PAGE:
ANALYSIS: Media Watch - Opinions on Ambrose may vary, but scrutinyis far from over

A month ago, it was discovered that Stephen Ambrose, "the most

popular historian of the last decade" (USA Today, January 14), had been

caught lifting full sentences without proper attribution to the original

author in his recent book The Wild Blue.

Ambrose addressed the matter with a few statements to The New York

Times, apologizing for the oversight. He explained that the material had

been cited using footnotes rather than quotation marks. Ambrose also

indicated that too many quotations and citations would interrupt the

flow of his storytelling. However, this reasoning seemed flimsy to some,

including Time magazine (January 21), which labeled Ambrose's

explanation "a defense a shoplifter might use when explaining he would

have paid for his stolen items, but that would have broken his stride on

the way out of the store."

To make matters worse, a second wave of coverage alleging that Ambrose's

plagiarism was not isolated to one incident began receiving widespread

attention. Recent reports allege that at least five of his books bear

the same crime, with the earliest infraction dating back to 1975.

A number of these reports suggested that the prolific historian was

sloppy in his work, too busy trying to meet his deadlines for the nine

books he has written in the past seven years. An op-ed in the Los

Angeles Times (January 13) acknowledged Ambrose's hectic pace as a

factor: "This prolific, best-selling and widely celebrated author of

about 30 history books seems to have been guilty of more instances of

sloppy note-taking than would be even tolerated from a college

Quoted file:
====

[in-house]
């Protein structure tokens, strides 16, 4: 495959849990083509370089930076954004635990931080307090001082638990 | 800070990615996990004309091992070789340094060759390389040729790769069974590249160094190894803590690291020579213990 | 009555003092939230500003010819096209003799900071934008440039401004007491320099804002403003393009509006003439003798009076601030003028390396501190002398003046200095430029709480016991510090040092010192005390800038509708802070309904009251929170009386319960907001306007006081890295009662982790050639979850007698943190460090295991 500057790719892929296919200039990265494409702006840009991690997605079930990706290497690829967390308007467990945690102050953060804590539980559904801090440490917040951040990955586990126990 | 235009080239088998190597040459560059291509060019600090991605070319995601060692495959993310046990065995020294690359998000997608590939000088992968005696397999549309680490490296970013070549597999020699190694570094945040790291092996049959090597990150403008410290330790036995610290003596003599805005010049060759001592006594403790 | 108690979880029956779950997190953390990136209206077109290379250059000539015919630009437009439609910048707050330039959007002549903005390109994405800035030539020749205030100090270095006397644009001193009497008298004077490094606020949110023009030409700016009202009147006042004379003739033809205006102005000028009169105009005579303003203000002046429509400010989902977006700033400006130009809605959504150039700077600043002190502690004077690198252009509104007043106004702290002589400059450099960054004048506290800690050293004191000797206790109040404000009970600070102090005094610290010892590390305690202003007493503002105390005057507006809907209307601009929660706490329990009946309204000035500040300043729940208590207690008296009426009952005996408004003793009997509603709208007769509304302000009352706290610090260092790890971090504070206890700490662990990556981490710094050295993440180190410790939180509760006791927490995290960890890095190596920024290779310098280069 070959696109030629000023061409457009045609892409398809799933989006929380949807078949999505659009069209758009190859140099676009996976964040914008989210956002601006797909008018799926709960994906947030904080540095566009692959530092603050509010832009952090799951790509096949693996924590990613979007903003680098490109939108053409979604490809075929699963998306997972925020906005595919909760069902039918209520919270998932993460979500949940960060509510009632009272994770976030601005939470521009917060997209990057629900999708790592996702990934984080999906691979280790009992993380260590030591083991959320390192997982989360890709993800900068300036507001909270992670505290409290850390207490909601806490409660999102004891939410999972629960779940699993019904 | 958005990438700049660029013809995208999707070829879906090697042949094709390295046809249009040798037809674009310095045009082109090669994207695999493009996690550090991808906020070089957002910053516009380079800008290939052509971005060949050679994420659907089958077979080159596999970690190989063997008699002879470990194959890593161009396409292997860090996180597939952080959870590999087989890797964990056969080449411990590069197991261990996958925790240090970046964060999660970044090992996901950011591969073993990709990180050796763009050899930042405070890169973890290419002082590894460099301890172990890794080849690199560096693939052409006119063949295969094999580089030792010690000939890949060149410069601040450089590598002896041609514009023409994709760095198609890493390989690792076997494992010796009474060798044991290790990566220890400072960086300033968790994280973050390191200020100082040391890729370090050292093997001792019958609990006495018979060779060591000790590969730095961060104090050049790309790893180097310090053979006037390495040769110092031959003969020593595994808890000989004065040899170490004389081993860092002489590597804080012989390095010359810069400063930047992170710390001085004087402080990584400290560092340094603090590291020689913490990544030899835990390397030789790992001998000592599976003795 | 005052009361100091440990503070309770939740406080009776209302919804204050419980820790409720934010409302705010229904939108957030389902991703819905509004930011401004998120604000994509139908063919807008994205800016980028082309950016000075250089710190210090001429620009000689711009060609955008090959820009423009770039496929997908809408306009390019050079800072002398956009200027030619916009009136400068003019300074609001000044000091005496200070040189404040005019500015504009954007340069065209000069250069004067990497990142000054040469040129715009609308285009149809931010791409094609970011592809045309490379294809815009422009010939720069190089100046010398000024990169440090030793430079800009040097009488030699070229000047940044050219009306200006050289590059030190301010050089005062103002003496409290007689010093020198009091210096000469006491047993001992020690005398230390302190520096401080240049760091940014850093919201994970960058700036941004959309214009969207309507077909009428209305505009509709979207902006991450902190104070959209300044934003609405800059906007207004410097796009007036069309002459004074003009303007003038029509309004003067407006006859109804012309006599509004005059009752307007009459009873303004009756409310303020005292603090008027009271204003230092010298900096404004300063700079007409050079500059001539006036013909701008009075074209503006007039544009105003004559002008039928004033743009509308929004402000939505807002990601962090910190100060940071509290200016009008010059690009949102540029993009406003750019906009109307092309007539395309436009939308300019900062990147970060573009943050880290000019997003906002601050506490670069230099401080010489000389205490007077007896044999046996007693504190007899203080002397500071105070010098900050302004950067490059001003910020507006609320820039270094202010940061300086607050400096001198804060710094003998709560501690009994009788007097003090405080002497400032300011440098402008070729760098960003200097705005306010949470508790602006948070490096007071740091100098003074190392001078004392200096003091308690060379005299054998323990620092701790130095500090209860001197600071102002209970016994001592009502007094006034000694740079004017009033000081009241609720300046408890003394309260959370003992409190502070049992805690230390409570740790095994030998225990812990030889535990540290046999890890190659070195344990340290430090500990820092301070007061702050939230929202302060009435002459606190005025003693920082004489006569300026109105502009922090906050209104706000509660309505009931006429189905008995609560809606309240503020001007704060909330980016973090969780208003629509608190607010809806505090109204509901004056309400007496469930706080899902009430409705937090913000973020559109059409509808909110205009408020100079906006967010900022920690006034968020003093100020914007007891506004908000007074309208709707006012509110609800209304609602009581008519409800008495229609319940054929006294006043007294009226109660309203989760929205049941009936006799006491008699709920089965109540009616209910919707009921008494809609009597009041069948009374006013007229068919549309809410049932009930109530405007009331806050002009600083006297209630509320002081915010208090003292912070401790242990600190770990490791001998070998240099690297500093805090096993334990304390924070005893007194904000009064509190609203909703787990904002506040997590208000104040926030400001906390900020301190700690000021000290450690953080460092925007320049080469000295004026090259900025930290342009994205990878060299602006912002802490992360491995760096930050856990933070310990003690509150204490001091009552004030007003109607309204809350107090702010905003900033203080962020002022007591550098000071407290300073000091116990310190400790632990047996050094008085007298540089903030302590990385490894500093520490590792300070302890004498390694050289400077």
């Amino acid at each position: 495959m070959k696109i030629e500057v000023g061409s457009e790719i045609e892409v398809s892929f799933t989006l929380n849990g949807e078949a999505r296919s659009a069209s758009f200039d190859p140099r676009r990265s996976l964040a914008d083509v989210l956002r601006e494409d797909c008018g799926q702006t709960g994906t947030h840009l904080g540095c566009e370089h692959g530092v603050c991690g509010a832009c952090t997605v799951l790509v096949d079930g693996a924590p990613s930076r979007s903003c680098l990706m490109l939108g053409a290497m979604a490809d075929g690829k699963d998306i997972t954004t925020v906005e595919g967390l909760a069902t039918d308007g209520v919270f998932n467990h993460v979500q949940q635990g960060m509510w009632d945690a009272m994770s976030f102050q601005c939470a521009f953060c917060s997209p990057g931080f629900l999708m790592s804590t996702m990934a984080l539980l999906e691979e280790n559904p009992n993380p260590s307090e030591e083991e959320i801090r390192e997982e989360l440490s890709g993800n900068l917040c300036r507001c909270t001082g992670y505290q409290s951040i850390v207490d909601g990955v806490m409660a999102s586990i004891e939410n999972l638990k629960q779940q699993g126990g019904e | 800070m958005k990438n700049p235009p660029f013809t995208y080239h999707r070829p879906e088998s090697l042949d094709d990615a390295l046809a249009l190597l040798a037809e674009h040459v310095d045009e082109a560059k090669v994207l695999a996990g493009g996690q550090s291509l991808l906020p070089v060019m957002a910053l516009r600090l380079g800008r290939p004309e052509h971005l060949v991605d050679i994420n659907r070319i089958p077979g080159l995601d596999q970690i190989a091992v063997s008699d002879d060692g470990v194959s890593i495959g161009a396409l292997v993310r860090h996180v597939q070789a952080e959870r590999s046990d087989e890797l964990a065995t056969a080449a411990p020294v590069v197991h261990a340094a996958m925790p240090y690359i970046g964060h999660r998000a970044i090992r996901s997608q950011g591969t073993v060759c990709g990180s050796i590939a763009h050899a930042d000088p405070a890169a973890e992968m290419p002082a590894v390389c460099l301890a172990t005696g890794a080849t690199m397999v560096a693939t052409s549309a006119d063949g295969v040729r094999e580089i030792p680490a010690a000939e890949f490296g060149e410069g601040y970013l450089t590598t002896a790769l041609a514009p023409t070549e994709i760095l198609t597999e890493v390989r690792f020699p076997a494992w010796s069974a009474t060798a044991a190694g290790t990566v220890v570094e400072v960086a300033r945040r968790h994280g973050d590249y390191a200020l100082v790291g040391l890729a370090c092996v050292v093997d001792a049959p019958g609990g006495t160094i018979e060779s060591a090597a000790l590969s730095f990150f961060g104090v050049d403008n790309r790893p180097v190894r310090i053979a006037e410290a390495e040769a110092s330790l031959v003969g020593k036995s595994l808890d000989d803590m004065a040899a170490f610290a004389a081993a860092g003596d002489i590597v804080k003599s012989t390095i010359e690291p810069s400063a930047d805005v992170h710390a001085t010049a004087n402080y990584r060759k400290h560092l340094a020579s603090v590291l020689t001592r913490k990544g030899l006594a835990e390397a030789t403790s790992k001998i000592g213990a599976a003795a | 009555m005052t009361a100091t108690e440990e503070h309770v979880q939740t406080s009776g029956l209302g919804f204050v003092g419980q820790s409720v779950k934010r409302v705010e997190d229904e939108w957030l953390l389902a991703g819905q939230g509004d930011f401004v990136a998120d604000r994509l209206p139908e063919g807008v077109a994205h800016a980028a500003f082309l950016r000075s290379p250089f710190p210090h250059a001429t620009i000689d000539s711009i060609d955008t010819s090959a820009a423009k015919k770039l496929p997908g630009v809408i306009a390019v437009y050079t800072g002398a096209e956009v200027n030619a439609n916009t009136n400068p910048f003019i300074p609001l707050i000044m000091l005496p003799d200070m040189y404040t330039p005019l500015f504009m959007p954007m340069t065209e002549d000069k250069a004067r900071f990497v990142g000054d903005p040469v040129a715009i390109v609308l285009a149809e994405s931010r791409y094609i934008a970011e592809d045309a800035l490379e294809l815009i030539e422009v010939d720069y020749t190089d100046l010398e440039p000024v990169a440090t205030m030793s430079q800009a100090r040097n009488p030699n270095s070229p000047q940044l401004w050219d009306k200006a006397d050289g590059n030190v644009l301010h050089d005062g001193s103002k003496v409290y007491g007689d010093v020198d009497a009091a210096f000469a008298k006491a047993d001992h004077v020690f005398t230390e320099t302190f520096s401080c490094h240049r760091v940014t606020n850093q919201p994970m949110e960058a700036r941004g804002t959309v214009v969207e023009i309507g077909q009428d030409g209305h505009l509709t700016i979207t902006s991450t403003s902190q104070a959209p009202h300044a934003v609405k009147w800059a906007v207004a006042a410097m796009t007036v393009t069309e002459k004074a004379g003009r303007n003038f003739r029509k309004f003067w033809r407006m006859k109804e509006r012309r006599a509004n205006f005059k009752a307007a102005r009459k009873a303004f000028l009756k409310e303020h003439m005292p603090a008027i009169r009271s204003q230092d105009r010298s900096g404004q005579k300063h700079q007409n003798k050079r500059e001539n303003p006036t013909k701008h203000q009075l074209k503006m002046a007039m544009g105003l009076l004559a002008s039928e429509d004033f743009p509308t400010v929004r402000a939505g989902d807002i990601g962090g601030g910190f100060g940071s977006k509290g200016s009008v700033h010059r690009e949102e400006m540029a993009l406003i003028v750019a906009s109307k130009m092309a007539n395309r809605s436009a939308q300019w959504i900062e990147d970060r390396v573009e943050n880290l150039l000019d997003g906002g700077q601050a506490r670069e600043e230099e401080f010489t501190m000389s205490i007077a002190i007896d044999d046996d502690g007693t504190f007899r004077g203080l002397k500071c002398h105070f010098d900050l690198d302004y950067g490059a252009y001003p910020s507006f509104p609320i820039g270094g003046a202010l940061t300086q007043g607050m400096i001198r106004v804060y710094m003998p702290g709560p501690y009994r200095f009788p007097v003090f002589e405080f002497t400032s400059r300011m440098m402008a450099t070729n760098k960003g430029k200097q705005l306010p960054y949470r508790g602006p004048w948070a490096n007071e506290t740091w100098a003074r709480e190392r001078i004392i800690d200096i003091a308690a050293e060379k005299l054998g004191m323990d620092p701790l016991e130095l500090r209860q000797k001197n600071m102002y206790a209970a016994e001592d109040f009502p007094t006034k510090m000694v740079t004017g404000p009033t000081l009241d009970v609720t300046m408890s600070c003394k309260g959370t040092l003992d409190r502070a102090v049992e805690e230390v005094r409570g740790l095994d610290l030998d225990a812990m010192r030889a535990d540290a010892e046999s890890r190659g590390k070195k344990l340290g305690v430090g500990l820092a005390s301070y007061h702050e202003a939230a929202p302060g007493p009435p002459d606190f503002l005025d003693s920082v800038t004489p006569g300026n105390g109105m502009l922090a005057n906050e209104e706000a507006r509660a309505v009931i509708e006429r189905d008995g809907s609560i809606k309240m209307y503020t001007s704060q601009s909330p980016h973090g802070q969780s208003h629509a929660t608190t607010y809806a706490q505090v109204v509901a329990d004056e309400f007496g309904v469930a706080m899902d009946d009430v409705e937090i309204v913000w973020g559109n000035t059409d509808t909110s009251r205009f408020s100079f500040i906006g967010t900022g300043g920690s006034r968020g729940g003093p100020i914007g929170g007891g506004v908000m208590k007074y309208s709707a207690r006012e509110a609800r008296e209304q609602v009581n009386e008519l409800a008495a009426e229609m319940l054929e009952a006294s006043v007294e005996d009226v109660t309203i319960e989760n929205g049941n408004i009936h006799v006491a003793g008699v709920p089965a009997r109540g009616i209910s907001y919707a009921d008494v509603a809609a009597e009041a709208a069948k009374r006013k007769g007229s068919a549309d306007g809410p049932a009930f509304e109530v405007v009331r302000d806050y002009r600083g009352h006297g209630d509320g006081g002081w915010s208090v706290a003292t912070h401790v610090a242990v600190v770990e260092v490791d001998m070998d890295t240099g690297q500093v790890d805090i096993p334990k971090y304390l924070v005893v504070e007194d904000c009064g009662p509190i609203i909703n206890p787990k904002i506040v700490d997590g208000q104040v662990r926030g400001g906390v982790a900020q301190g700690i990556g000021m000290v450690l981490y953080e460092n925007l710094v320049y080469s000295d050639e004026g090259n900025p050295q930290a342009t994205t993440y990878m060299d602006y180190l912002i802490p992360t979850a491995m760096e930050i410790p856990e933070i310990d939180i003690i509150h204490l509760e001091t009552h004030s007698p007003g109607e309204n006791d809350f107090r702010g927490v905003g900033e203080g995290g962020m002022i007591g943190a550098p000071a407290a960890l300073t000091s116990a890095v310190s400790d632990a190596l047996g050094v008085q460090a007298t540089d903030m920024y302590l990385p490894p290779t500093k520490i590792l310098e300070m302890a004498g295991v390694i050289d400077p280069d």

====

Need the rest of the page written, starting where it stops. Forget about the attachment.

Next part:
Ambrose had his fair share of supporters, several of whom countered that

the plagiarism allegations were motivated by the jealousy of others. In

the Fort Worth Star-Telegram (January 20), a columnist suggested, "I

suspect that much of this plagiarism fuss is being covertly kicked up by

other historian-writers who envy Ambrose's mega-sales and easy access to

Presidents and talk-show panels." A number of other reports voiced

similar sentiments, adding that Ambrose's plight was certainly not the

result of a malicious intent.

But there appeared to be a consensus in that media that Ambrose's

reputation has indeed been tarnished by the revelations of the past

month. A columnist for the Pittsburgh Post-Gazette (January 20) assessed

the damage, and wrote, "Accusations of plagiarism threaten to turn a

respected historian's reputation for crafting crisp narratives about war

into the academic equivalent of Waterloo." The only debate seemed to be

for how long Ambrose's reputation would be stained, and whether the

public would forgive him.

There were a few reports that noted the poor example that America's most

celebrated history professor was setting for students. Several reports

suggested that a college student would need to be disciplined for a

similar transgression. A Vanderbilt professor told The New York Times

(January 15), "What Ambrose did is something I could haul students

before the honor council for."

The incidents cited in the media appear so blatant that Ambrose has

definitely shot himself in the foot through his questionable citation

process. While Ambrose has promised that future editions of his work

will carry the appropriate citations, the word is already out that his

entire body of work is being scoured for further evidence against


Evaluation and analysis by CARMA International. Media Watch can be found


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